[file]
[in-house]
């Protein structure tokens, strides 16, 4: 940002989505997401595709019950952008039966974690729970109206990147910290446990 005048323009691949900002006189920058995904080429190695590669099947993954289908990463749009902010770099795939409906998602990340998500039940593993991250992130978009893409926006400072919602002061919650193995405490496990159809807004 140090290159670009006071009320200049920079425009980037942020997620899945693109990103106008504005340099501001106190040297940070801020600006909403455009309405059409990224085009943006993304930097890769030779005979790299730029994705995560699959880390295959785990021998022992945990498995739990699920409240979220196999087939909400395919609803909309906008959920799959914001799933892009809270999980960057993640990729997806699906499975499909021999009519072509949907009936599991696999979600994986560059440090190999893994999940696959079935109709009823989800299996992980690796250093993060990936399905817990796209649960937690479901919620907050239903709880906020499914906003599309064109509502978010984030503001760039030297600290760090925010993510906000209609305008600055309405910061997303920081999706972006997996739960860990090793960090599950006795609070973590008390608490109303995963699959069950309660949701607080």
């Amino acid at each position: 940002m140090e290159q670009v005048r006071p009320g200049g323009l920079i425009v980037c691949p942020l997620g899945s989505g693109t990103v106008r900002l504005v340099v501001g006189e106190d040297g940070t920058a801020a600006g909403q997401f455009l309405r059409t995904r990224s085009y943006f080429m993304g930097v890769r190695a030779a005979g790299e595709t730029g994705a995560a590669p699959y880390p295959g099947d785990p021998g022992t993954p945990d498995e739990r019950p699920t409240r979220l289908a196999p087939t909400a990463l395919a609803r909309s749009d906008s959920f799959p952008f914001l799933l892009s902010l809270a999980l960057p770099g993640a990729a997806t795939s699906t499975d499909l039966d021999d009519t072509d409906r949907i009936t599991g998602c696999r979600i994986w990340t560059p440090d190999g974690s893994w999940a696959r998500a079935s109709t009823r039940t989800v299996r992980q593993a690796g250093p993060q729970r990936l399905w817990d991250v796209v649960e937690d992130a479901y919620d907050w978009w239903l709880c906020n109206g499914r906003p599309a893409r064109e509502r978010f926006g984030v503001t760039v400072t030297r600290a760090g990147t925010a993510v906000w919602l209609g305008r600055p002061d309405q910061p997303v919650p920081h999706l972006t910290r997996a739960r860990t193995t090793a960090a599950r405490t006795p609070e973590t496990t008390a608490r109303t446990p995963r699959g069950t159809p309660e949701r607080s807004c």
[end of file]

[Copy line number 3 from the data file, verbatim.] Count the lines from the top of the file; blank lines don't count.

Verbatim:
């Amino acid at each position: 940002m140090e290159q670009v005048r006071p009320g200049g323009l920079i425009v980037c691949p942020l997620g899945s989505g693109t990103v106008r900002l504005v340099v501001g006189e106190d040297g940070t920058a801020a600006g909403q997401f455009l309405r059409t995904r990224s085009y943006f080429m993304g930097v890769r190695a030779a005979g790299e595709t730029g994705a995560a590669p699959y880390p295959g099947d785990p021998g022992t993954p945990d498995e739990r019950p699920t409240r979220l289908a196999p087939t909400a990463l395919a609803r909309s749009d906008s959920f799959p952008f914001l799933l892009s902010l809270a999980l960057p770099g993640a990729a997806t795939s699906t499975d499909l039966d021999d009519t072509d409906r949907i009936t599991g998602c696999r979600i994986w990340t560059p440090d190999g974690s893994w999940a696959r998500a079935s109709t009823r039940t989800v299996r992980q593993a690796g250093p993060q729970r990936l399905w817990d991250v796209v649960e937690d992130a479901y919620d907050w978009w239903l709880c906020n109206g499914r906003p599309a893409r064109e509502r978010f926006g984030v503001t760039v400072t030297r600290a760090g990147t925010a993510v906000w919602l209609g305008r600055p002061d309405q910061p997303v919650p920081h999706l972006t910290r997996a739960r860990t193995t090793a960090a599950r405490t006795p609070e973590t496990t008390a608490r109303t446990p995963r699959g069950t159809p309660e949701r607080s807004c």